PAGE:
"A child's learning is the function more of the characteristics of his classmates than those of the teacher." James Coleman, 1972

Thursday, January 26, 2006

No Dollar Left Behind

Next week the Super Bowl will be held in Detroit, ground zero for the American jobs implosion and the birthplace of large scale corporate job exporting. In fact, the big game will be played in Ford Stadium, whose CEO, Bill Ford, just announced cutting 30,000 jobs, a third of its American work force. I wonder how many fans will be wearing that big foam finger (yes, that one) we saw on Jon Stewart the other night. And one of the teams is called the Steelers, a term that harkens back to when some say that steel was manufactured here?

Well, it is not just football stadiums whose names are for sale anymore. The days of Washington, Franklin, or King High seem to have gone the way of real steelers, not the 300 pound ones that run like deer. The big question in Philadelphia these days is what corporate name will grace its new state-or-the-art high school. Cost? $5 mil. No biggie--it's a write-off.

Here is a clip from the Times story:
PHILADELPHIA — Next fall, a stunning $55 million high school will open on the edge of Fairmount Park here. For now, it is called the School of the Future, a state-of-the-art building with features like a Web design laboratory and a green roof that incorporates a storm-water management system. But it may turn out to be the school of the future in another sense, too: It is a public school being used to raise a lot of private money.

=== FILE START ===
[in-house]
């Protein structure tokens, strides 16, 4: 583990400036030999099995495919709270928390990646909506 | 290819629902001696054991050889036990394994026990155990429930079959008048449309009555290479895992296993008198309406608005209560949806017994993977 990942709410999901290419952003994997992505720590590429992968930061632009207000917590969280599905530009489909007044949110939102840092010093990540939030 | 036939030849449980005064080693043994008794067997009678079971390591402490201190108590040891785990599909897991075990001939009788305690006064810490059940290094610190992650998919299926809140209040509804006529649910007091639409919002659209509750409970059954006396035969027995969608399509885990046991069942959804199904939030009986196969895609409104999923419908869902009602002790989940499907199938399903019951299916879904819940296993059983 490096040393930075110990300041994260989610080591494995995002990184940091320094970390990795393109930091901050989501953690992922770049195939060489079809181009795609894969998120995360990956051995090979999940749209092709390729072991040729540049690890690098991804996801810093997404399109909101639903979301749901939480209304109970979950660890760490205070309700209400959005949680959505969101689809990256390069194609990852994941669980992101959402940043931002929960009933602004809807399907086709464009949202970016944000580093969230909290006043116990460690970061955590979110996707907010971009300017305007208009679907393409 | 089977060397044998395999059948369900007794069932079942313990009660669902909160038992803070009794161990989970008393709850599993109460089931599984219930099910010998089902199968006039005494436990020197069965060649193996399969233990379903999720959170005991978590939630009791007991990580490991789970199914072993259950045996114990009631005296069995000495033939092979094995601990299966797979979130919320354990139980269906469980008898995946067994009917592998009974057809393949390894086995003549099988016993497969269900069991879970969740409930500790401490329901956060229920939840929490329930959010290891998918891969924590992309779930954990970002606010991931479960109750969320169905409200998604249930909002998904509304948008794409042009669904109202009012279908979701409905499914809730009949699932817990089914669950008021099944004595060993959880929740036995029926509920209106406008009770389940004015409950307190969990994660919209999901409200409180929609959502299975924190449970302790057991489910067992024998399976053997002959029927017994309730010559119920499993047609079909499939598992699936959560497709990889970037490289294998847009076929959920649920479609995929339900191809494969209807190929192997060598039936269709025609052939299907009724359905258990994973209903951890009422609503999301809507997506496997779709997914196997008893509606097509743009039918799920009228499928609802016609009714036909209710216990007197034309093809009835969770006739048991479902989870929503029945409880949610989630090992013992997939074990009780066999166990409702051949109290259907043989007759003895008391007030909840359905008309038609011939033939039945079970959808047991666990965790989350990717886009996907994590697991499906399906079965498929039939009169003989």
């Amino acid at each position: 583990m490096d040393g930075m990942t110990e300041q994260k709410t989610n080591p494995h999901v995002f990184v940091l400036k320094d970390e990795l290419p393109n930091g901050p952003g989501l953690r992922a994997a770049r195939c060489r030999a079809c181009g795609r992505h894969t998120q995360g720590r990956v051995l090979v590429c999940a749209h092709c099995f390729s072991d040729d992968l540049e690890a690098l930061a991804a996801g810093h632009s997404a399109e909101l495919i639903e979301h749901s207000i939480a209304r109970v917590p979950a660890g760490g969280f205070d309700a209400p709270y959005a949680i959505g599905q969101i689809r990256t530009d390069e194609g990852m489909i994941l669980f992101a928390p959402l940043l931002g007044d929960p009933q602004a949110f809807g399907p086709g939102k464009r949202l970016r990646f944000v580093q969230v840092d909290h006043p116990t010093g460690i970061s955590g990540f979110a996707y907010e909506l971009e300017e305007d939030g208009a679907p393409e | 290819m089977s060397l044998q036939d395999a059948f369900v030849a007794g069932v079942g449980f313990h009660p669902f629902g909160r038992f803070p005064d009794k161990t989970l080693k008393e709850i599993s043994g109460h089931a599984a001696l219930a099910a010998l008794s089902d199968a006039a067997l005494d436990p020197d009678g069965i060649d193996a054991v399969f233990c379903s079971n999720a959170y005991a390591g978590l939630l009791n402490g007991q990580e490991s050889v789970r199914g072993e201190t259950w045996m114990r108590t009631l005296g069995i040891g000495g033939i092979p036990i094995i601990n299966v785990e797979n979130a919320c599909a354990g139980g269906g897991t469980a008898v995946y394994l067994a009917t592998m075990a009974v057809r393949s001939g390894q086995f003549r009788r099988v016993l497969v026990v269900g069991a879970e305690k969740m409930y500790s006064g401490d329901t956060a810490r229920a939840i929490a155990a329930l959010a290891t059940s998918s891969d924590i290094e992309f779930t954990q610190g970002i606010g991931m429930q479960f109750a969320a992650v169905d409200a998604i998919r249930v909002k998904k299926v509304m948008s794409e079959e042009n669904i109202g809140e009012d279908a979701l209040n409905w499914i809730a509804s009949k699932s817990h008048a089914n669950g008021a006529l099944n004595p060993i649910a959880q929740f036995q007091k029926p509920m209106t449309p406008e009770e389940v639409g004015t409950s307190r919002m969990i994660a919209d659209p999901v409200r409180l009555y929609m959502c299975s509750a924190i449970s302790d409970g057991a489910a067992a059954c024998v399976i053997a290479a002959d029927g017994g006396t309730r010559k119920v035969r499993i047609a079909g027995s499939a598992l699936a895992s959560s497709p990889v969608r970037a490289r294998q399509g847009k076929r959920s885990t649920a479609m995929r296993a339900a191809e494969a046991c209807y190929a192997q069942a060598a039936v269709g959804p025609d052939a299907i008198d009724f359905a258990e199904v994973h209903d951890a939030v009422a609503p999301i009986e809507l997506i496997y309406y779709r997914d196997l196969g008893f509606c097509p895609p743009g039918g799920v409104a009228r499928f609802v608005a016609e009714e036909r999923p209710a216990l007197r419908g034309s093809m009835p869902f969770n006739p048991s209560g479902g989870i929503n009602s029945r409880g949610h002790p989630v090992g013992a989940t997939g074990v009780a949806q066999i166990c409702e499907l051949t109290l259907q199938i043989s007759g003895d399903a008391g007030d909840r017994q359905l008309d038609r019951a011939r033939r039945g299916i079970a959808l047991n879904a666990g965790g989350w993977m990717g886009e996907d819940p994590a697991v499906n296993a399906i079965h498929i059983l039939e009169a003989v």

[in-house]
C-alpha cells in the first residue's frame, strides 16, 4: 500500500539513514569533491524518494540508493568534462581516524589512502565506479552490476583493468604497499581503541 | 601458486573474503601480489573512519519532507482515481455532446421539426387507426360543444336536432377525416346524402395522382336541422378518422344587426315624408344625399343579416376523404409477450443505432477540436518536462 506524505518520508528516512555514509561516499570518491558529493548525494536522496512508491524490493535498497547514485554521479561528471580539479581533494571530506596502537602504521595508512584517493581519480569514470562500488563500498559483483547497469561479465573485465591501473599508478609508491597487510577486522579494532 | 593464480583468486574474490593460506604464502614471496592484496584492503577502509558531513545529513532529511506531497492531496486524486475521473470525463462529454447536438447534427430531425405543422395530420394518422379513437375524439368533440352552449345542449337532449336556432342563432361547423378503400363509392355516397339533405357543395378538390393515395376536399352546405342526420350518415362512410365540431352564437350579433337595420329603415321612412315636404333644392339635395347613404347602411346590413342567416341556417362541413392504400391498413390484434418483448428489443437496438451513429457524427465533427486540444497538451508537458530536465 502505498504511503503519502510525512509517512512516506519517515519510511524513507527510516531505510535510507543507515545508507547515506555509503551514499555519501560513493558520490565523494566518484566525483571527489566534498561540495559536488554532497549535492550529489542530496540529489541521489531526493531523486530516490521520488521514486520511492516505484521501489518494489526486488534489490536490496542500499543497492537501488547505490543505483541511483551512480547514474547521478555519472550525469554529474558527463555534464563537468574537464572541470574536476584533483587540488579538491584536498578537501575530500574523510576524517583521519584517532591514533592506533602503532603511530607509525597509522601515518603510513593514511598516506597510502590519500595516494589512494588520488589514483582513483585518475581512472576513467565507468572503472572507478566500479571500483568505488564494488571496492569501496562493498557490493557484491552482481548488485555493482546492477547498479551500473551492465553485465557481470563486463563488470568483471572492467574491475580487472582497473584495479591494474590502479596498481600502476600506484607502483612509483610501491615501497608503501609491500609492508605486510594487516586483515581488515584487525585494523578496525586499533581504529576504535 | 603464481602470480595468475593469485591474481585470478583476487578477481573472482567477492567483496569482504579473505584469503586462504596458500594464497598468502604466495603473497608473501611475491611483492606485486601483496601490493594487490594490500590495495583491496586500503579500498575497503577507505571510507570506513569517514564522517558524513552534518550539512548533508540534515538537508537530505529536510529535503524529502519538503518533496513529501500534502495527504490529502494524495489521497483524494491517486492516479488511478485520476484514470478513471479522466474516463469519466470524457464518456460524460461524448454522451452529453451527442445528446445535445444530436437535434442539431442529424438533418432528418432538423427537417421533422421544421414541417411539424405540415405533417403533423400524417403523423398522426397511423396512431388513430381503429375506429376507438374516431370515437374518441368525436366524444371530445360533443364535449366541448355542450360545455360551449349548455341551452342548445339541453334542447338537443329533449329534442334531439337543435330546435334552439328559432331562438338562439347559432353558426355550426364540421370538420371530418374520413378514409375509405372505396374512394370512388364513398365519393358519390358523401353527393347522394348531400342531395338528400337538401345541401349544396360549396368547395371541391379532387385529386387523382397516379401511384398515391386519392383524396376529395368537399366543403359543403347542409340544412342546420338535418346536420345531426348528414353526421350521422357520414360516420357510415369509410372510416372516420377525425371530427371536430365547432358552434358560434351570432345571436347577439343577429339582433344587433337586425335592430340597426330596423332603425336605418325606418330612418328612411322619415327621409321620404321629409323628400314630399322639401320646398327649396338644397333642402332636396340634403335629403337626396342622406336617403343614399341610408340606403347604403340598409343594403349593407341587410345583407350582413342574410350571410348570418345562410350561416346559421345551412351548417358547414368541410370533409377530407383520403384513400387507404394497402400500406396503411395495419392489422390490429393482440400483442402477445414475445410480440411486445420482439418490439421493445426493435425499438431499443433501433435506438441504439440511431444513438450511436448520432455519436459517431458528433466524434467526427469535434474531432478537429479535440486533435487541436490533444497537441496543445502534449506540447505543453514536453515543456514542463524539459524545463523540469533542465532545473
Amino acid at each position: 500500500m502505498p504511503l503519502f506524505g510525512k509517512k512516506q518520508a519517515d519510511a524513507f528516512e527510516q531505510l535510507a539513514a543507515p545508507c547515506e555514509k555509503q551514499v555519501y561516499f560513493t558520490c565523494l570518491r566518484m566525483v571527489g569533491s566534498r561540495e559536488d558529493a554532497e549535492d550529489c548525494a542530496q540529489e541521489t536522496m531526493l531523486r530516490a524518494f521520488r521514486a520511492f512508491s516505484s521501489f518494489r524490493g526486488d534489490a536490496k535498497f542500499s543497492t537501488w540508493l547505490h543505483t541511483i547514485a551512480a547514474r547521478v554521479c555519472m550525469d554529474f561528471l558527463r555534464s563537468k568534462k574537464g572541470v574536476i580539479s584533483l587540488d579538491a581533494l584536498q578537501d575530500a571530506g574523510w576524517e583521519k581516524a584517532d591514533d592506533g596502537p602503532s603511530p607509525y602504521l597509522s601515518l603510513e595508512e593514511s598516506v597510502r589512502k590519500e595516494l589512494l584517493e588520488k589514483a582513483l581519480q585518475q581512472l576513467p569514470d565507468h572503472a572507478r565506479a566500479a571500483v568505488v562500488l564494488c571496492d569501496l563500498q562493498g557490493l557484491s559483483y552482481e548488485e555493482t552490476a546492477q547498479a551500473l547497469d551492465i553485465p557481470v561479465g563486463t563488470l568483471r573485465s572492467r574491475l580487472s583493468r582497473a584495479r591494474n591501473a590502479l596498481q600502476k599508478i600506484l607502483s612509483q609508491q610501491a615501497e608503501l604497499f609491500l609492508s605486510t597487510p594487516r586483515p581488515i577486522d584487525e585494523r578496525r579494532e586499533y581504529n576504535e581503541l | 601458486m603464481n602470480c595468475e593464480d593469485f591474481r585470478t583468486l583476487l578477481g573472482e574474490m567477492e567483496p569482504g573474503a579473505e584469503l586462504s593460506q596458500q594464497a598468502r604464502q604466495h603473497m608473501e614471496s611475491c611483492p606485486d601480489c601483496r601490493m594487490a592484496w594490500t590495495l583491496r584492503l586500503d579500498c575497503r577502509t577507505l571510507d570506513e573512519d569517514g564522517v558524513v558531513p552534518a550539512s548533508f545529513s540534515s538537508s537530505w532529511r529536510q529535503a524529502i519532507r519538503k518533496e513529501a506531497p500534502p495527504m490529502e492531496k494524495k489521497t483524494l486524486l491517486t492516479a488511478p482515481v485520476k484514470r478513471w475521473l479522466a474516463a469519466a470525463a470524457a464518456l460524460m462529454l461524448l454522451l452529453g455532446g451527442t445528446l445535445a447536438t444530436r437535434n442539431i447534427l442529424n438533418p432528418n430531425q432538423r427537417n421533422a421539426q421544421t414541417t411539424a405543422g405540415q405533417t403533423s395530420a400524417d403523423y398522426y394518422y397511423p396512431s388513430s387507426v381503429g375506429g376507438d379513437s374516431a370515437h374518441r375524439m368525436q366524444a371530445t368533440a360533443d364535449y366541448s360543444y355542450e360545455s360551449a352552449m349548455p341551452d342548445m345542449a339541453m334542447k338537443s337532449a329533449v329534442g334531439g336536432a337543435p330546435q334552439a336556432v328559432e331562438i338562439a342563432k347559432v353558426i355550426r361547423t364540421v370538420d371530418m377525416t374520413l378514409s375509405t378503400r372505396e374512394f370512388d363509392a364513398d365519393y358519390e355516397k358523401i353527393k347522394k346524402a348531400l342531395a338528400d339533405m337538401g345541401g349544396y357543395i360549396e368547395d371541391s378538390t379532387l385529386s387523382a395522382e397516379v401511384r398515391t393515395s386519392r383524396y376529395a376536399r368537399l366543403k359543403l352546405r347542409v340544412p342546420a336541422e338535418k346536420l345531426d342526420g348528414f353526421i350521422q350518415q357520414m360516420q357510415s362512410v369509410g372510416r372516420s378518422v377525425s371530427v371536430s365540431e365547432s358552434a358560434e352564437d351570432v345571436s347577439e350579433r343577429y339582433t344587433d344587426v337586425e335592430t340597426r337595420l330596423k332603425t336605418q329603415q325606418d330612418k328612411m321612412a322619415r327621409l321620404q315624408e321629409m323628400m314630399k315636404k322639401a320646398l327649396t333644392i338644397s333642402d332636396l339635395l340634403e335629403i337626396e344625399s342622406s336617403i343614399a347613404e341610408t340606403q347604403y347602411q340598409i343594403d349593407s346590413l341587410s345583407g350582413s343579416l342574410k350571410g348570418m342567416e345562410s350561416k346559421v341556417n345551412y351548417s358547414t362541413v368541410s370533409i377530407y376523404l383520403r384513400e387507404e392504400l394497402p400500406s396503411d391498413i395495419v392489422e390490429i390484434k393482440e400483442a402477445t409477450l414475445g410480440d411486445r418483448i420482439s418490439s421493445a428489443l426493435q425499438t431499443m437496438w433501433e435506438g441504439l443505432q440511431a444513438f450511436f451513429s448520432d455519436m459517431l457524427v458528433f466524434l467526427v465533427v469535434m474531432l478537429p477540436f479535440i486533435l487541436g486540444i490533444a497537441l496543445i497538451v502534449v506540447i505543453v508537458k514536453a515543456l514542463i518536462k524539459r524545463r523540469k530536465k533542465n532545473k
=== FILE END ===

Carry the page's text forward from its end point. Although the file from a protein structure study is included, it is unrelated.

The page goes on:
A glossy brochure offers dozens of opportunities for donors to get their name or corporate logo emblazoned on the walls : $1 million for the performing arts pavilion, $750,00 for the gyms or the main administrative suite (including the principal's office), $500,000 for the food court/ cybercafe, $50,000 for the science laboratories, $25,000 for each of the classrooms, and so on. Microsoft, a partner in designing the school, has already committed $100,000 for the Microsoft Visitors Center.

For a cool $5 million, a donor gets the grand prize — naming the school.

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